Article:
I heard about this on a podcast, would be a neat e...
# cfml-general
z
I heard about this on a podcast, would be a neat extension to ListToArray https://github.com/tc39/proposal-reversible-string-split
👍🏾 1
d
Hmmm would love to hear any real world use cases for it other than it be neat.
I could maybe see 1 use in graph traversal assuming the graph is stored as a string.
d
Is there a memory or speed aspect to this feature? Lets say I only need
N-1
, in other words, I do not need the remainder. Is there less memory used OR speed gain if the remainder is never split to array items?
z
Totally, it would stop string parsing after N and it's rather useful to have the remainder
d
cool
z
So we could support -N which would abort and not populate the last array element with the remainder
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a
would be a neat extension to ListToArray
No. Not unless Adobe do it first. Stop implementing shit that's different from CFML. And given you are apparently so under resourced that you can't do things like keep your dependencies up to date... stop doing anything that isn't pressing.
rubber duck 1
☝️ 1
a
Yer not implementing "Zac's Neato Lib (TM)", yer supposed to be implementing a solid implementation of CFML. So focus on that.
z
says who?
a
Anyone who has any sense about what Lucee is supposed to be.
(so yeah, I don't necessarily know who those ppl are, based on recent experience. Good point)
z
why are you so grumpy mate?
I'm not allowed to propose things?
a
You absolutely are. You just did.
I presumed you proposed it to get feedback.
And there. That was my feedback. This is how this whole "propose an idea and accept feedback" thing works.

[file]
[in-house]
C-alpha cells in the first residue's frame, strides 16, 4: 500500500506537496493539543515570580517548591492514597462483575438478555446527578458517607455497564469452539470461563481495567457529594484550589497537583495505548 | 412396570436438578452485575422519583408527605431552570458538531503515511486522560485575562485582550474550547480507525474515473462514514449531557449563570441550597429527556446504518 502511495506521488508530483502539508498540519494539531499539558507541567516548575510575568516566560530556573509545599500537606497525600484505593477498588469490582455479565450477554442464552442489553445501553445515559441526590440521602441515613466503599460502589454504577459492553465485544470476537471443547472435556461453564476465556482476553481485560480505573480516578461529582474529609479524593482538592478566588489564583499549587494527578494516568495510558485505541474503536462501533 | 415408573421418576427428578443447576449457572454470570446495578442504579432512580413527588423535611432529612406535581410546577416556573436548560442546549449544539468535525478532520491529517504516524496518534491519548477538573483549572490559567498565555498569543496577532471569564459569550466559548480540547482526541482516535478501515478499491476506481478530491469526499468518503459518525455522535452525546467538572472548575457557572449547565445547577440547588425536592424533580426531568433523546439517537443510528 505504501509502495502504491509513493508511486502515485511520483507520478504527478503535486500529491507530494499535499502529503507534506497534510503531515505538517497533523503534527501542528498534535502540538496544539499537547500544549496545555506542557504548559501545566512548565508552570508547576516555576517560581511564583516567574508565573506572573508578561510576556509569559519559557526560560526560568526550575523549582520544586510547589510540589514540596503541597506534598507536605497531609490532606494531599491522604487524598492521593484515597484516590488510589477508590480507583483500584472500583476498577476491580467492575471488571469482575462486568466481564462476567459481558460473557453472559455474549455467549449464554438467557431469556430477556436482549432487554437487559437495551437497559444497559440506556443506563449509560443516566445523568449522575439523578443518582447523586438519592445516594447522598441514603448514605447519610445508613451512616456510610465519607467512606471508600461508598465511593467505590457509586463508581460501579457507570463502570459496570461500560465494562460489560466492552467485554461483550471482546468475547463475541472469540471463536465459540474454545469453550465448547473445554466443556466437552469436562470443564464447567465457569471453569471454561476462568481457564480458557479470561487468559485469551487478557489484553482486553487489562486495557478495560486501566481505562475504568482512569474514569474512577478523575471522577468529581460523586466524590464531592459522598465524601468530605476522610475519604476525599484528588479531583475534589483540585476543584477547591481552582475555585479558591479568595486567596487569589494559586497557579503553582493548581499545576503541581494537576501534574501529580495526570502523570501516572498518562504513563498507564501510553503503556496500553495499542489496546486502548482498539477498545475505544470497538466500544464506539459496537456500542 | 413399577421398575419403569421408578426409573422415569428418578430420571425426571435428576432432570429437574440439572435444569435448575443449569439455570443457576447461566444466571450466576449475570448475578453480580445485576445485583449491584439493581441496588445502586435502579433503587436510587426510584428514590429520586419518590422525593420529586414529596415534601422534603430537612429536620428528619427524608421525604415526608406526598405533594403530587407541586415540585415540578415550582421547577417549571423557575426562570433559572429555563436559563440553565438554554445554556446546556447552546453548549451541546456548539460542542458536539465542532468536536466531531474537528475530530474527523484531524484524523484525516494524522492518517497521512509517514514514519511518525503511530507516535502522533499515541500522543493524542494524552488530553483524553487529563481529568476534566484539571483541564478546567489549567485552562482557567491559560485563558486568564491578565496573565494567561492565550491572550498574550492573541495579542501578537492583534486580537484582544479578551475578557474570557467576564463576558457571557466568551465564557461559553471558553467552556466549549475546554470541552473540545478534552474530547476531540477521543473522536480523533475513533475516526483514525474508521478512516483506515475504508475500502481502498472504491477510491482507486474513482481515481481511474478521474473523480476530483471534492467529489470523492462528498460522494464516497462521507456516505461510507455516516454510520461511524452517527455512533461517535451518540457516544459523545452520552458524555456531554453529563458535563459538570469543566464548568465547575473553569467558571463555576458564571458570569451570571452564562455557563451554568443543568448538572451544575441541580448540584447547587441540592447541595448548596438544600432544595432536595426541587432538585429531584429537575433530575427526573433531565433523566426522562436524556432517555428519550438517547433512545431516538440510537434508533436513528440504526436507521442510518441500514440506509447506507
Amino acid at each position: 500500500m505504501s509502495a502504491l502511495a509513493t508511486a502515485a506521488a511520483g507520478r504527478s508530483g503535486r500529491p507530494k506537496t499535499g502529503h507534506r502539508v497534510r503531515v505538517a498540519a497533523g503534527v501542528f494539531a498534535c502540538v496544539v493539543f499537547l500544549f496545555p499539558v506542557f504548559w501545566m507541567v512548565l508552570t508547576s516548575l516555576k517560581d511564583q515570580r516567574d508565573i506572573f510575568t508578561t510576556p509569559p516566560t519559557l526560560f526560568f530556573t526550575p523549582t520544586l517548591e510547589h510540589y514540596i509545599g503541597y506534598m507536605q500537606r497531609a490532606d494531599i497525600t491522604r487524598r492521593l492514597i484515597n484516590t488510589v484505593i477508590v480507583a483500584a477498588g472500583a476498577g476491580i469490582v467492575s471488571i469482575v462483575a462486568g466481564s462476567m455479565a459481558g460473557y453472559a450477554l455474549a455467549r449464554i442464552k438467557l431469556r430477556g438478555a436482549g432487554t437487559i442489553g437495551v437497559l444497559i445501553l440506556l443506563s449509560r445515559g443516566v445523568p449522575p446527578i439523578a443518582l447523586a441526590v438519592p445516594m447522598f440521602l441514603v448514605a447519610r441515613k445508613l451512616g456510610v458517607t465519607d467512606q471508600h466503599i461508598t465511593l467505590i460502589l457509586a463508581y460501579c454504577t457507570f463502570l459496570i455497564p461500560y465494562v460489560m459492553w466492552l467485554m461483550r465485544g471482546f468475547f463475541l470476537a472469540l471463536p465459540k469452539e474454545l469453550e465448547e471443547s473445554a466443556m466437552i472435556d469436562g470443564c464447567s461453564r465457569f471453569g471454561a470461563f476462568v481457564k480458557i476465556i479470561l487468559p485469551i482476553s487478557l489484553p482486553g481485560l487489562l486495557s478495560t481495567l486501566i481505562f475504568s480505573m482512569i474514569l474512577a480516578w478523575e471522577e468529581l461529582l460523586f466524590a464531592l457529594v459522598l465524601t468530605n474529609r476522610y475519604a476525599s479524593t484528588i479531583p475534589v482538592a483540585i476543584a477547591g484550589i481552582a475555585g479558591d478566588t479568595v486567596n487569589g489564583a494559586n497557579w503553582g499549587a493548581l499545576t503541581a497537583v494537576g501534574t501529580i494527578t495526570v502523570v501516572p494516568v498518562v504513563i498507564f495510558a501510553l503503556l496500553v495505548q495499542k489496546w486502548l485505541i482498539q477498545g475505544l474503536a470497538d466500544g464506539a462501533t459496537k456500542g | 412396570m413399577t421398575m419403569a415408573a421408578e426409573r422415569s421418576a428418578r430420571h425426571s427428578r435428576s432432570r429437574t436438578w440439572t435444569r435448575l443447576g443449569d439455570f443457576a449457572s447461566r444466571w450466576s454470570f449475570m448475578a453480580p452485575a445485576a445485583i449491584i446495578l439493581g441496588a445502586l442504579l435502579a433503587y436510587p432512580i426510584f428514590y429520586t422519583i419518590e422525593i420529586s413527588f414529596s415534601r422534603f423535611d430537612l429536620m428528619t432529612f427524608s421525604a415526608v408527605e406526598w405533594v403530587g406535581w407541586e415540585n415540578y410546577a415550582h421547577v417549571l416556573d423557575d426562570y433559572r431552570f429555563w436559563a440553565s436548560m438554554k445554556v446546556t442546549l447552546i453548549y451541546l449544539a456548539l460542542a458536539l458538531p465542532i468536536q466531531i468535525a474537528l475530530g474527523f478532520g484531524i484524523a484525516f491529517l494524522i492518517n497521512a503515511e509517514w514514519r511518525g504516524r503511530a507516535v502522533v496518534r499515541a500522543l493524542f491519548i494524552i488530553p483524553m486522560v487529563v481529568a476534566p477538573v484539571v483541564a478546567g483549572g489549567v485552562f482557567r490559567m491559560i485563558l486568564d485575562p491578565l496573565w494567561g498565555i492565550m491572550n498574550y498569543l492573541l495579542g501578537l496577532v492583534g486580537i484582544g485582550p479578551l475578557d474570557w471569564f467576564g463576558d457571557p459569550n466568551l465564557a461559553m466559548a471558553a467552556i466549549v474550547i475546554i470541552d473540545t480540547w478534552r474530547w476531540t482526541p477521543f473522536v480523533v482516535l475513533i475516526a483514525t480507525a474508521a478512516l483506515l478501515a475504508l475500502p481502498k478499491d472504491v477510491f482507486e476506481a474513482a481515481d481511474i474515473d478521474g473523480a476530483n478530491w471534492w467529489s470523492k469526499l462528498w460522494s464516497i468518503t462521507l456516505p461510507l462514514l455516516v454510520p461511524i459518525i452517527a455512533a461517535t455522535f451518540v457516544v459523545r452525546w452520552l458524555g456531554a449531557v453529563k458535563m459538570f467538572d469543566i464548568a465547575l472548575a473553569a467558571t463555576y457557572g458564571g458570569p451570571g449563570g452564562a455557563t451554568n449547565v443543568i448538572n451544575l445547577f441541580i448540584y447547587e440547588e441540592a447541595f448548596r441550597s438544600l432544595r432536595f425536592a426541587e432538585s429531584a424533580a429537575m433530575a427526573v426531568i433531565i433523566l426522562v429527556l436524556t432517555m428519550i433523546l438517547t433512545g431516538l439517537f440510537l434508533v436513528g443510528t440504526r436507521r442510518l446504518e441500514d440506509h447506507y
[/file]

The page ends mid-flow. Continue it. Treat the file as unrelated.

z
on the topic
you asked years ago for us to add usgage notes to lucee docs, so i did it and you never used it, all you do is comment from the gallery and never get your hands dirty
a
I don't know a) what that means; b) how it's relevant here (although obvs (a) informs (b) here).
You are asking in "the gallery".
z
as an actual contributor
a
Did you just expect "yeah Zac, just go do that"?
I don't really see how your ad hominem approach helps here. You could maybe address the points I made, rather than attempt to invalidate them because I'm in the very peanut gallery you asking the question in.
z
well, all i expect from you is mostly snarky comments
a
I think you are confusing "not what you want to hear" with "snarky comments".
But so be it. You do you. You asked for input: input delivered.
z
thanks, noted.
d
@Adam Cameron Why do you think ACF should implement it first? I honestly thought Lucee branched off a long time ago.
a
Yep they did. And initially I thought that was a good idea. However as time passes having all the CF incompats seem to be more of a problem than a benefit. I also think their resources are spread very thinly, and whilst there are acknowledged CF incompats that they know about and have flagged to fix: they should be focusing on that lot before they bring other small incompatible features into the mix. I have also watched the CFML community for some years and I deeply regret not being more active in encouraging Railo to focus on being the best free proxy of CF's reference implementation of CFML that they can be. Ultimately think it has diluted Lucee's merits. That said, I'm all for them developing all the incompats they like, provided they are implemented in optional add-on libraries, rather than diverging the core Lucee baseline CFML implementation. --- Now... we are where we are, and that's fine (well...). However if I'm asked for input into a suggested feature... even if I'm only in the peanut gallery and that somehow invalidates my opinion when it conflicts with how ppl want things to be... I will still say "nah, I reckon you should focus on being compatible with CF and don't worry about largely inconsequential & incompatible tweaks".